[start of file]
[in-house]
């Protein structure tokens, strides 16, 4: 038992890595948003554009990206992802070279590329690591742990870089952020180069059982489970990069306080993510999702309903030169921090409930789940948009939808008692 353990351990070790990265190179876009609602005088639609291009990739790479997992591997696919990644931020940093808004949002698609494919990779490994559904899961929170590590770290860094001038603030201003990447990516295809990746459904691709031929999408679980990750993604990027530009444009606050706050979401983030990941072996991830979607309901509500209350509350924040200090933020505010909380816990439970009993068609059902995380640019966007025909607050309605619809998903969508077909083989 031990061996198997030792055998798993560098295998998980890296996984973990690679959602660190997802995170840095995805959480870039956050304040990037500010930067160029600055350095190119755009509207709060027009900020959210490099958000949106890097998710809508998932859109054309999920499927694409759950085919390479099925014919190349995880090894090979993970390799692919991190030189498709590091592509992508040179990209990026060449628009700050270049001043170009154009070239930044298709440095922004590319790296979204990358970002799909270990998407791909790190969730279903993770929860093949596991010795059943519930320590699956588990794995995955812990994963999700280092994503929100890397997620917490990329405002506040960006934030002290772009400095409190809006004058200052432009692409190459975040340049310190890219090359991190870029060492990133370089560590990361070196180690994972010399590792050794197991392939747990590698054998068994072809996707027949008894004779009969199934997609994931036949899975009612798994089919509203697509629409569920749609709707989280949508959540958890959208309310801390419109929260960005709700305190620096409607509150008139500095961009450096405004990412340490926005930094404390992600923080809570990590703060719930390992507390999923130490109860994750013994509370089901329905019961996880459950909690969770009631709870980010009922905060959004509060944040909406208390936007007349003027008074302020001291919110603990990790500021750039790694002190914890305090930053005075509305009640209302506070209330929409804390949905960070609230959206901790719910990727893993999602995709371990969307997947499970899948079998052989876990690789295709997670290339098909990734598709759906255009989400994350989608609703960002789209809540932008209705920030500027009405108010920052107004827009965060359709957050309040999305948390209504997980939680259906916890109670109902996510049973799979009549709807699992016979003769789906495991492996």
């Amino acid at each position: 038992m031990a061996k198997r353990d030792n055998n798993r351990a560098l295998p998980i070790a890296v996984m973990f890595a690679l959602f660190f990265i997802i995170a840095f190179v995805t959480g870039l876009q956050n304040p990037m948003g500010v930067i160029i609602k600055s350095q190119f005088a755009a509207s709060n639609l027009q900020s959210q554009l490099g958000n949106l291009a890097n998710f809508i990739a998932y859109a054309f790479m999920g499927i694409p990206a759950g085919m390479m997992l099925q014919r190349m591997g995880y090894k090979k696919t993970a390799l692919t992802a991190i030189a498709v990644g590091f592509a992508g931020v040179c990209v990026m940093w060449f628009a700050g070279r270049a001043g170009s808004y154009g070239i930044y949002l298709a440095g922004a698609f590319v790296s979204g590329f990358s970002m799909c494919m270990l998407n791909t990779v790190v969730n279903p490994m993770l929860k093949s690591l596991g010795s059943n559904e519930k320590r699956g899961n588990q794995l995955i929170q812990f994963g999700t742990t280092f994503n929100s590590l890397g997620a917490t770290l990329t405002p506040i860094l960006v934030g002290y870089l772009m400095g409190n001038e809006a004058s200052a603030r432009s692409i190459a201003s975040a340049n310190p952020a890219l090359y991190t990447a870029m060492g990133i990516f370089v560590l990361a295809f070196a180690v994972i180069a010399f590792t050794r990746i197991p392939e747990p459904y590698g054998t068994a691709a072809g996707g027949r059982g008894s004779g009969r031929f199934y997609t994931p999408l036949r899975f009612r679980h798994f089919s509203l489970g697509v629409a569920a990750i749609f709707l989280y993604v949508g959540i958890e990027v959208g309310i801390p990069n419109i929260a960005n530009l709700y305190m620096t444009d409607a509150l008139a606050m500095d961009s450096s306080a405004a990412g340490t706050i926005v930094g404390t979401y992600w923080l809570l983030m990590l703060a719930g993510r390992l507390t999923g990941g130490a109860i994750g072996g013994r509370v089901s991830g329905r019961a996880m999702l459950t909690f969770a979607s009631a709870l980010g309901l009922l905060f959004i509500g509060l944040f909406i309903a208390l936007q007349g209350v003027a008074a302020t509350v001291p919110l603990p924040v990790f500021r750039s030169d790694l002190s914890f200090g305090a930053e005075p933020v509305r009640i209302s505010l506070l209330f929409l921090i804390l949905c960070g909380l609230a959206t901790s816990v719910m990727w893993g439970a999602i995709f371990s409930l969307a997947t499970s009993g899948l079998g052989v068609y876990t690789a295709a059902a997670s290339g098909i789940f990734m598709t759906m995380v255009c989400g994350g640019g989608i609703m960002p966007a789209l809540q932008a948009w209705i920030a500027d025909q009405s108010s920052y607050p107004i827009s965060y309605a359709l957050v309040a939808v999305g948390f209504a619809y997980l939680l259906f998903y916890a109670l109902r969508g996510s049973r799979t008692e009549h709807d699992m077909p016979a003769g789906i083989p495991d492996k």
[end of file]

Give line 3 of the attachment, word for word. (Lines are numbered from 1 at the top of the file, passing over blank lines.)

């Amino acid at each position: 038992m031990a061996k198997r353990d030792n055998n798993r351990a560098l295998p998980i070790a890296v996984m973990f890595a690679l959602f660190f990265i997802i995170a840095f190179v995805t959480g870039l876009q956050n304040p990037m948003g500010v930067i160029i609602k600055s350095q190119f005088a755009a509207s709060n639609l027009q900020s959210q554009l490099g958000n949106l291009a890097n998710f809508i990739a998932y859109a054309f790479m999920g499927i694409p990206a759950g085919m390479m997992l099925q014919r190349m591997g995880y090894k090979k696919t993970a390799l692919t992802a991190i030189a498709v990644g590091f592509a992508g931020v040179c990209v990026m940093w060449f628009a700050g070279r270049a001043g170009s808004y154009g070239i930044y949002l298709a440095g922004a698609f590319v790296s979204g590329f990358s970002m799909c494919m270990l998407n791909t990779v790190v969730n279903p490994m993770l929860k093949s690591l596991g010795s059943n559904e519930k320590r699956g899961n588990q794995l995955i929170q812990f994963g999700t742990t280092f994503n929100s590590l890397g997620a917490t770290l990329t405002p506040i860094l960006v934030g002290y870089l772009m400095g409190n001038e809006a004058s200052a603030r432009s692409i190459a201003s975040a340049n310190p952020a890219l090359y991190t990447a870029m060492g990133i990516f370089v560590l990361a295809f070196a180690v994972i180069a010399f590792t050794r990746i197991p392939e747990p459904y590698g054998t068994a691709a072809g996707g027949r059982g008894s004779g009969r031929f199934y997609t994931p999408l036949r899975f009612r679980h798994f089919s509203l489970g697509v629409a569920a990750i749609f709707l989280y993604v949508g959540i958890e990027v959208g309310i801390p990069n419109i929260a960005n530009l709700y305190m620096t444009d409607a509150l008139a606050m500095d961009s450096s306080a405004a990412g340490t706050i926005v930094g404390t979401y992600w923080l809570l983030m990590l703060a719930g993510r390992l507390t999923g990941g130490a109860i994750g072996g013994r509370v089901s991830g329905r019961a996880m999702l459950t909690f969770a979607s009631a709870l980010g309901l009922l905060f959004i509500g509060l944040f909406i309903a208390l936007q007349g209350v003027a008074a302020t509350v001291p919110l603990p924040v990790f500021r750039s030169d790694l002190s914890f200090g305090a930053e005075p933020v509305r009640i209302s505010l506070l209330f929409l921090i804390l949905c960070g909380l609230a959206t901790s816990v719910m990727w893993g439970a999602i995709f371990s409930l969307a997947t499970s009993g899948l079998g052989v068609y876990t690789a295709a059902a997670s290339g098909i789940f990734m598709t759906m995380v255009c989400g994350g640019g989608i609703m960002p966007a789209l809540q932008a948009w209705i920030a500027d025909q009405s108010s920052y607050p107004i827009s965060y309605a359709l957050v309040a939808v999305g948390f209504a619809y997980l939680l259906f998903y916890a109670l109902r969508g996510s049973r799979t008692e009549h709807d699992m077909p016979a003769g789906i083989p495991d492996k």